If three middle-aged flight attendants spending the night with a 17-year-old high school boy in a Chicago hotel room sounds like the setup for a 1960s sex farce à la Boeing-Boeing, think again. Marisa Wegrzyn’s Mud Blue Sky, the latest from The Road Theatre Company, turns out to be not just a laugh-out-loud comedy but a touching look at friendship, parenting, life choices, sisterhood, loneliness, growing older, and coming of age in the 21st Century.
Glamorous Sam (Whitney Dylan) and her more weathered colleague Beth (Carlyle King) have arrived in Chicago for an overnight stopover at an O’Hare-adjacent hotel so low-end it doesn’t have Bravo (and even if it did, you wouldn’t want to touch a remote control still sticky from the previous tenant’s Pay Per View).
Sam has only just shown up in Beth’s second floor room when the ever randy MILF spots a teenage boy in a tuxedo down below in the hotel parking lot and wonders if, this being prom night, he might just be scoring some action later in the evening.
In fact, the “action” Jonathan (Alex Smith) is about to score turns out to be, not with the date who dumped him to spend the rest of the night bar-hopping with friends, but with Beth, or so we discover when the backache-plagued flight attendant goes down to meet her “pot guy” for tonight’s joint.
Having left her cash back up in her hotel room, Beth has no other choice but to invite Jonathan up, soon after which a knock on the door has her sending the young drug dealer scurrying into the bathroom until she can convince Sam she’s not up for a night out on the town.
Not surprisingly, Sam discovers Beth’s subterfuge and before long the threesome are joined by Beth and Sam’s longtime chum Angie (Amy Tolsky), who’s given up stewardessing to care for her elderly mother in nearby La Grange, and arrives armed with a half-bottle of pricey French cognac she’s more than willing to share with her former work buddies (and, it turns out, with Jonathan as well).
Much of Mud Blue Sky’s laugh-packed first hour is spent getting to know its quartet of characters. Beth is making plans for an early retirement package and dreaming of starting her own microbrewery, with aspiring cartoonist Jonathan offering to sketch her a label. Sam is worrying about her own home-alone seventeen-year-old son while lusting after the one she’s got right in front of her. Angie has her own set of problems coping with boredom and an infirm mom. And Jonathan can’t seem to make up his mind between college at Cal Tech or staying at home with his recently widowed father.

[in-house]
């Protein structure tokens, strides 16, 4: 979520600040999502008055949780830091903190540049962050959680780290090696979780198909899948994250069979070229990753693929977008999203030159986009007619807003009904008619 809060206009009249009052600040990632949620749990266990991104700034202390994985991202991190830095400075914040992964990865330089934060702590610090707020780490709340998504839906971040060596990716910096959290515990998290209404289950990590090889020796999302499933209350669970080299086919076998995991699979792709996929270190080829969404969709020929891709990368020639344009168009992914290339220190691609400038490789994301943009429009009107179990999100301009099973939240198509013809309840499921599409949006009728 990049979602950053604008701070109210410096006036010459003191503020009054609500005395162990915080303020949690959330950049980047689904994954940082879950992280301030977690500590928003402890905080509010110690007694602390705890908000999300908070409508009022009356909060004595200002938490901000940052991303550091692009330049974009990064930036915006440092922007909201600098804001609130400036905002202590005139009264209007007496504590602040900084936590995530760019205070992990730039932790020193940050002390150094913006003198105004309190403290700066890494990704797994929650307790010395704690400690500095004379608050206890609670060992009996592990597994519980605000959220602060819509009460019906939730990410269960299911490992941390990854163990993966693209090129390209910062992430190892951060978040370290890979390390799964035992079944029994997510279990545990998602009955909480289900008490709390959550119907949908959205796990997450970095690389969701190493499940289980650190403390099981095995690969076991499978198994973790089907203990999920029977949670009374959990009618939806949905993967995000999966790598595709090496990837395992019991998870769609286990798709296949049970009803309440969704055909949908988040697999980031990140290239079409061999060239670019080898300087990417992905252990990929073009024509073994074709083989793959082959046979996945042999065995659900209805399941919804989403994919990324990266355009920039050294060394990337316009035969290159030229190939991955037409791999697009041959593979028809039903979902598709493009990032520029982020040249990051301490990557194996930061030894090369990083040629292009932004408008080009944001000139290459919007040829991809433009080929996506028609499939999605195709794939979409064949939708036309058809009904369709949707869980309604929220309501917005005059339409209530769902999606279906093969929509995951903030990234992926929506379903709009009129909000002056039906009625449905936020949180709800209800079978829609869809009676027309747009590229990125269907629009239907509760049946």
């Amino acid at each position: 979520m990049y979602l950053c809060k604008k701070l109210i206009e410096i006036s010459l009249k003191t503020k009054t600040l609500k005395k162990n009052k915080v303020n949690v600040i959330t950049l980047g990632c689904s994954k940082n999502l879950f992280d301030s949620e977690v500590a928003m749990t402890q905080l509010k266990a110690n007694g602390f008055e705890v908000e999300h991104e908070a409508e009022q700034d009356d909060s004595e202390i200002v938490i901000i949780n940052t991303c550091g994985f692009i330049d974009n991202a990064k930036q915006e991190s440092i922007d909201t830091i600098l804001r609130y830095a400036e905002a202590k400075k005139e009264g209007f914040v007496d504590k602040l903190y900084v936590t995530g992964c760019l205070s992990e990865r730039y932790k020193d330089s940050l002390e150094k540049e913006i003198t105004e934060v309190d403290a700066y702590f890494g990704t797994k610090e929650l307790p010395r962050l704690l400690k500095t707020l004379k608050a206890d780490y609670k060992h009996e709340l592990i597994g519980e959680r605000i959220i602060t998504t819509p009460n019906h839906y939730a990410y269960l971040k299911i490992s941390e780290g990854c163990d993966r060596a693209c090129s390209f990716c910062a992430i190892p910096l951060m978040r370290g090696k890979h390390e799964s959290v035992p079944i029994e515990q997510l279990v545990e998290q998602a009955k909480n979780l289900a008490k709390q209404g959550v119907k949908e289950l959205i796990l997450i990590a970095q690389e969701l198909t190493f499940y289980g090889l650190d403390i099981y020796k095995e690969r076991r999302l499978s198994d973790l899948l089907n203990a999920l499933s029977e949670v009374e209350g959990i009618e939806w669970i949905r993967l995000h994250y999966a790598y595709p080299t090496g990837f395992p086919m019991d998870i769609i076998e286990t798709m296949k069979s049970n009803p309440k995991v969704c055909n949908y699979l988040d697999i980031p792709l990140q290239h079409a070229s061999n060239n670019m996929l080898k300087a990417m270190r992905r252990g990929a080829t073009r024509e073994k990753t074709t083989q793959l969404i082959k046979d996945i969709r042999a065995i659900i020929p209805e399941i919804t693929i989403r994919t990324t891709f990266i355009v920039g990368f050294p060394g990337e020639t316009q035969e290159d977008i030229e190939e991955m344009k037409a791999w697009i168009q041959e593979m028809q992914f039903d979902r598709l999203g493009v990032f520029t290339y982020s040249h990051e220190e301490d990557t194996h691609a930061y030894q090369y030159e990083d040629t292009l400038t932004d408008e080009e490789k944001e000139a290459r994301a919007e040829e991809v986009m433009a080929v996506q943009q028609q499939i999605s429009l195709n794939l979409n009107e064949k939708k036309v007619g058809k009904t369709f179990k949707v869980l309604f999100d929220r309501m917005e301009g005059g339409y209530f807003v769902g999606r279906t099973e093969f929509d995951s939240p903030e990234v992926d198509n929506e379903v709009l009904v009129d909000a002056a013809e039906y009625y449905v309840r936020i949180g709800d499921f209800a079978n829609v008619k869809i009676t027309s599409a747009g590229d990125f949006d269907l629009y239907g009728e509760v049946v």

Playwright Wegrzyn opts for a more mainstream approach with Mud Blue Sky than with her previous The Butcher Of Baraboo, the Coen Brothers-meet-Beth Henley dark comedy that proved a 2010 hit for The Road, and it pays off to crowd-pleasing effect.
The Chicago-based writer knows about motherhood, knows about teenagers, knows about longtime friendships … and she knows about air hostessing as well. (Any flight attendant in attendance will surely chuckle/shudder as Mud Blue Sky’s characters recall their disgusting lavatory cleanups and the horrors of putting one’s hand in a seat-back pocket.)
Throughout the laughs, Wegrzyn keeps dropping hints that things will darken in Mud Blue Sky’s final half-hour, and darken they do, though not enough to make her play anything close to a downer, just enough to give all four actors the chance to not just strut their comedic chops but to earn a few deserved tears as each digs deep into her or his character’s complexities.
Under Mary Lou Belli’s snappy, nuanced direction, Dylan, King, Smith, and Tolsky deliver a master class in Acting For The Intimate stage, i.e. a mix of the subtleties of film acting and the broader notes required even in a 44-seat theater.
A terrific King lets us see the tenderness lurking under Beth’s gruff surface (and who with Beth’s back troubles wouldn’t have reason to be gruff?)—and the L.A. stage vet can tie a mean bow-tie as well.
As fine an actress as she is gorgeous and leggy, Dylan reveals a woman whose thorny relationship with her “brooding, hunchbacked boy-man” of a son gives party girl Beth added human dimensions.
Doing arguably her richest, most subtle work to date, SoCal 99-seat theater treasure Tolsky is simply wonderful as straight-talking Angie, whom Wegrzyn has gifted with a monolog any actress would give her eyeteeth to play, and which Tolsky nails to poignant perfection.
As for the three ladies’ partner in dramedy, a stellar Smith not only has the tall, lanky frame and intelligent look of a high school math geek, he brings abundant charm, awkwardness, and humor to the role.
Scenic designer Stephen Gifford gives us precisely the cookie-cutter hotel room we’d expect to see Beth crash in for the night, and Derrick McDaniel lights it with both realism and attention to dramatic effect. Sara Ryung Clement’s spot-on costumes range from flight attendant wear to comfortable casual to a James Bond-ready tux. David B. Marling’s sound design convinces us we’re close by one of the country’s busiest airports in addition to supplying multiple additional effects.
Mud Blue Sky is produced by Michelle Gillette, Lorianne Hill, and Jessica Wierzba. Hallie Cooper is assistant director. Tony Carnaghi is stage manager.
Hill, Lisa Rotondi, and Gillette have scheduled understudy performances opposite Smith, who shares the role of Jonathan with Adam Farabee.
Mud Blue Sky is the best kind of crowd-pleaser, the kind where you don’t have to leave your intelligence and heart at the door. I loved it from start to finish.
The Road Theatre, 5108 Lankershim Bl., North Hollywood.
May 10, 2015
Photos: Geoffrey Wade